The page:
performance between terms.
determined separately for each exam, so some students shifted
across cohorts throughout the semester.
We also performed a bivariate cluster analysis including both
time and exam performance data for each student using the
MClust package for R (Scrucca et al., 2016), but identified no
meaningful patterns. Clusters typically stratified along the time
axis only. We therefore chose to restrict our clustering analysis to
the cleaner and more interpretable univariate time data.
Separate analyses for each of the demographic categories (sex,
race/ethnicity, and college generation) revealed that the cluster
centers were very similar across all groups. For both females and
URM students, cluster centers sat within 2 min of the overall
center values. First-generation students aligned with the rest
of the population for the Late cohort, but skewed somewhat
earlier for Early and Middle cohorts. In Exams 1 and 3, both of
these clusters centered more than 5 min earlier than the overall
clusters, with a maximum deviation of 14.2 min for the Early
cohort of Exam 3. However, given the overall excellent alignment
of clustering behavior, we elected to assign consistent cluster
(cohort) values to the whole population.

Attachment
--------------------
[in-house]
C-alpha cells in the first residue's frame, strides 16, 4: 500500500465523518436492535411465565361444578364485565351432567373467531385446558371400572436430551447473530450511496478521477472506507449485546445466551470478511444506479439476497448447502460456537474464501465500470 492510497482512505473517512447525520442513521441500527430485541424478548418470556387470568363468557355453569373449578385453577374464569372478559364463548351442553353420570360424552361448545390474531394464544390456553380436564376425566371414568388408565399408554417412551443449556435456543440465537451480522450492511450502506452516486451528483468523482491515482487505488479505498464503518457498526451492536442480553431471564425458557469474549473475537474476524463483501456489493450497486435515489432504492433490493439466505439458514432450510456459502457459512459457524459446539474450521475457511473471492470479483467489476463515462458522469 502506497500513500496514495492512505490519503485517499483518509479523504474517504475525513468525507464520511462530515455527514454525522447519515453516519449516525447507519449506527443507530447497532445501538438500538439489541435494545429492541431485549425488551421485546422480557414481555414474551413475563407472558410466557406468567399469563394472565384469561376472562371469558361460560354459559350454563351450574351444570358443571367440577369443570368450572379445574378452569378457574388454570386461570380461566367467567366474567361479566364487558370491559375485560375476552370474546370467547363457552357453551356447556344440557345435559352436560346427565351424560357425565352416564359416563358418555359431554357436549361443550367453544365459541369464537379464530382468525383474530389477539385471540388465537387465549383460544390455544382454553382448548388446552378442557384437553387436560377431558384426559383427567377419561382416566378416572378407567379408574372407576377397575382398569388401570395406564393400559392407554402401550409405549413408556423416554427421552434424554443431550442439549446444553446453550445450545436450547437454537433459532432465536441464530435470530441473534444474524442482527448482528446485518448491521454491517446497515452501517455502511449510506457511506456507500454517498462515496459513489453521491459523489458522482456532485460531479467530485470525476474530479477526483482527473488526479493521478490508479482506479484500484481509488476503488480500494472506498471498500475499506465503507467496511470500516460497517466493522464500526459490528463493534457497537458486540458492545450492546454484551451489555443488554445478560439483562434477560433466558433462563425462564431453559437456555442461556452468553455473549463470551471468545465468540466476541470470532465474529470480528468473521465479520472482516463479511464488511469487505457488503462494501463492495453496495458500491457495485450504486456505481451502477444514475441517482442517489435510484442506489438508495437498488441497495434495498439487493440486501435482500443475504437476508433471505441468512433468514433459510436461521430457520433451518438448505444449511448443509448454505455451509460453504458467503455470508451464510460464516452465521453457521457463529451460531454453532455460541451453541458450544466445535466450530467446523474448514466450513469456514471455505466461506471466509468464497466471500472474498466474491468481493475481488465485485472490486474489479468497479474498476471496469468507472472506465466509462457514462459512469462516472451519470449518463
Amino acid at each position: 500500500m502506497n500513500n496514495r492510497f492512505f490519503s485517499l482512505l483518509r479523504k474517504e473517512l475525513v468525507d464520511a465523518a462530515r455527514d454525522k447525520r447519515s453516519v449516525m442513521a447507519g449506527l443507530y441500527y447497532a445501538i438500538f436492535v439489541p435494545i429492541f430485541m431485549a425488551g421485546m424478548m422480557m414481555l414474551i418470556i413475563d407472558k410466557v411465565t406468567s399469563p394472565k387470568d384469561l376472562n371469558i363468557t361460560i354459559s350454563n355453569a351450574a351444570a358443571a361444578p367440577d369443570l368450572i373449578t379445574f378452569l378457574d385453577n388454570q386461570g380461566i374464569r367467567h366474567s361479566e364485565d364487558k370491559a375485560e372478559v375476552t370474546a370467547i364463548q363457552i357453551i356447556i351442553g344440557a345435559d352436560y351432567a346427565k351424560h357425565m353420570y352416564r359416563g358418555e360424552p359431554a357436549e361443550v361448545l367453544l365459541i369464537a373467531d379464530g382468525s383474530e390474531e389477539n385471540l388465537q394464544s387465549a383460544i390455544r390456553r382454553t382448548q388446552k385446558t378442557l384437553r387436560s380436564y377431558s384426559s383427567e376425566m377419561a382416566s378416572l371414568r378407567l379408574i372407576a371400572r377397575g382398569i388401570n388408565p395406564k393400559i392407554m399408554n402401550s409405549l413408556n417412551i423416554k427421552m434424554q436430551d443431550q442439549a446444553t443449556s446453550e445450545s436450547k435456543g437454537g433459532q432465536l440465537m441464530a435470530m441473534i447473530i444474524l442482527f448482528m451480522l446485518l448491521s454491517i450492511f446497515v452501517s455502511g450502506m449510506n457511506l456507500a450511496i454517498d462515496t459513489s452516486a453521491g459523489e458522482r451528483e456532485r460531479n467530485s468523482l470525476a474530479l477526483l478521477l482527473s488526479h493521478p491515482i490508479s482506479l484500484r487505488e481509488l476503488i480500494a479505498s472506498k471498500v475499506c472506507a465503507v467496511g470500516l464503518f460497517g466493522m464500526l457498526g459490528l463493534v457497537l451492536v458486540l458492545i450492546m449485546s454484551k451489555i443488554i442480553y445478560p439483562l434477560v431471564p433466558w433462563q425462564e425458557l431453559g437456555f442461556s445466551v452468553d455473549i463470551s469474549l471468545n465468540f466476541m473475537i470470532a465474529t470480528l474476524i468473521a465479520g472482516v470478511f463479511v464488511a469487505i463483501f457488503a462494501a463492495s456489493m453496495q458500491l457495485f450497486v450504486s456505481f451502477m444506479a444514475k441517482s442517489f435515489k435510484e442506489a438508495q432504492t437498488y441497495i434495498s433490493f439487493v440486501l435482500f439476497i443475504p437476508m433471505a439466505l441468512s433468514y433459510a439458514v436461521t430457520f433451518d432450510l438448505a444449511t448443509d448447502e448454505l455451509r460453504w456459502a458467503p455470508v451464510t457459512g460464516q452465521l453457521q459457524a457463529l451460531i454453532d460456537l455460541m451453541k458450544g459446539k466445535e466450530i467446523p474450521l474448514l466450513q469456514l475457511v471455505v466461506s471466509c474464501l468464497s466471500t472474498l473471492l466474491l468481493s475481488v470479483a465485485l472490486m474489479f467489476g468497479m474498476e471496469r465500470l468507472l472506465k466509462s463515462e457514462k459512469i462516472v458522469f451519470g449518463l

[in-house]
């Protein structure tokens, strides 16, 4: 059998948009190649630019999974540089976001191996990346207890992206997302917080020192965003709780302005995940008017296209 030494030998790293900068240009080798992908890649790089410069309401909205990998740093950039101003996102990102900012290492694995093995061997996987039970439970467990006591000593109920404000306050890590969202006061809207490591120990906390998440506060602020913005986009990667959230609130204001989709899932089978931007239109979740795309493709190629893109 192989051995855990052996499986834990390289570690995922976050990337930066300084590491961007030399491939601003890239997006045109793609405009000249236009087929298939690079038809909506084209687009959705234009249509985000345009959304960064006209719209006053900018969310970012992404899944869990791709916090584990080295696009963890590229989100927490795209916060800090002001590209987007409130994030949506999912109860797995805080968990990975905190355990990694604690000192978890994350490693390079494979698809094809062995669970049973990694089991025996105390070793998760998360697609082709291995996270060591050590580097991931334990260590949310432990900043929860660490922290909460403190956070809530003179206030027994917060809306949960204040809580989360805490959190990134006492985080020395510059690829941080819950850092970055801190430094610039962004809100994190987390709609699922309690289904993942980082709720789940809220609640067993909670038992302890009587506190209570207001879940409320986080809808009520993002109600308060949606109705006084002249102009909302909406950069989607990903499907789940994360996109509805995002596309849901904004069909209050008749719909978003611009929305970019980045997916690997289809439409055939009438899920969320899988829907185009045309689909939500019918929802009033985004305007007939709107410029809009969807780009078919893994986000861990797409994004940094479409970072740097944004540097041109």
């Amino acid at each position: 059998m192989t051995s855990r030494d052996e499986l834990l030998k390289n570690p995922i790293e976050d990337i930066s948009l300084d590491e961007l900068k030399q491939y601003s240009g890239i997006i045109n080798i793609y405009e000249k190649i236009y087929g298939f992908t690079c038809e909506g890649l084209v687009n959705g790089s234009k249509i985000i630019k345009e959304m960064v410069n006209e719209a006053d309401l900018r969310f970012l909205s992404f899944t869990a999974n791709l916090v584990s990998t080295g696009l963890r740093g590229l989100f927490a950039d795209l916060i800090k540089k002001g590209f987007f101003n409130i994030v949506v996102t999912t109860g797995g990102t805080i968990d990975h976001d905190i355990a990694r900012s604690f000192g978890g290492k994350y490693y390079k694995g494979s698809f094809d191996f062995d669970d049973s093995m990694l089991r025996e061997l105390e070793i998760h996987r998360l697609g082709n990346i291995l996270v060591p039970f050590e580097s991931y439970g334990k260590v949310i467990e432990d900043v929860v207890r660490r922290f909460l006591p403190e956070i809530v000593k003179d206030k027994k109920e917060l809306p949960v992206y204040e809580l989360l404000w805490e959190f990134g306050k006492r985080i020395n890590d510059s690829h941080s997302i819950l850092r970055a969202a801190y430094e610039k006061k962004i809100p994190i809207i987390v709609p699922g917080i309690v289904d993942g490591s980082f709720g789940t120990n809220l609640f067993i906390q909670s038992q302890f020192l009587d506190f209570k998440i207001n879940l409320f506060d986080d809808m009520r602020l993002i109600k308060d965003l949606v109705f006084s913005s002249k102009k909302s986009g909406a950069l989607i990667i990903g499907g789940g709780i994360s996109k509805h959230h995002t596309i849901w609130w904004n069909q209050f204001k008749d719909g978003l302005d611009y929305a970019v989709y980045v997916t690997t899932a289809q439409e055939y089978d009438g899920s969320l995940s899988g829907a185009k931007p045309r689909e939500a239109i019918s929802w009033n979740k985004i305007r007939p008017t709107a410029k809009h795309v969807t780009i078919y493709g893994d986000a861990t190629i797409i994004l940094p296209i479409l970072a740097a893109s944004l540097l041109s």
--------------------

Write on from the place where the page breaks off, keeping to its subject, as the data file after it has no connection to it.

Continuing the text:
Although the time cohort of individual students varied from
exam to exam, the mean time spent by each cohort remained
relatively consistent. The mean time of each cohort, for each
exam, along with the number of students in each cohort, is shown
in Table 2.
The key pattern to emerge after assigning each student to a
time cohort linked time spent on exams and general academic
success as reflected by GPAO. As is shown in Figure 5, students
who perform well in other classes (higher GPAOs) appeared
to be more likely to take advantage of the additional time
provided, often remaining to the end of the extended time.
Both majority and minority groups in our three dichotomous
categories followed similar patterns of time usage and GPAO.
TABLE 2 | Mean time spent by each cohort on each of the three midterm exams
and the final in Winter 2018.
Exam Early cohort Middle cohort Late cohort
Time (min) NTime (min) NTime (min) N
1 77.0 160 102.4 199 132.3 237
2 86.3 48 113.5 160 133.9 388
3 87.8 85 111.1 133 134.0 378
4 98.6 161 136.7 197 175.1 238
There is a deviation from this pattern for students consistently
leaving in the Early cohort, which we attribute to a mix of
higher and lower achieving students, who likely had different
motivations for their early departure.
We also looked at ACT Math scores and found no discernible
pattern between ACT Math scores and students’ average time
cohort across the four exams. For the first two exams, there was
a negative correlation between ACT Math and how long students
spent on the exams, suggesting (reasonably) that in the first half
of the semester, students with better math preparation were able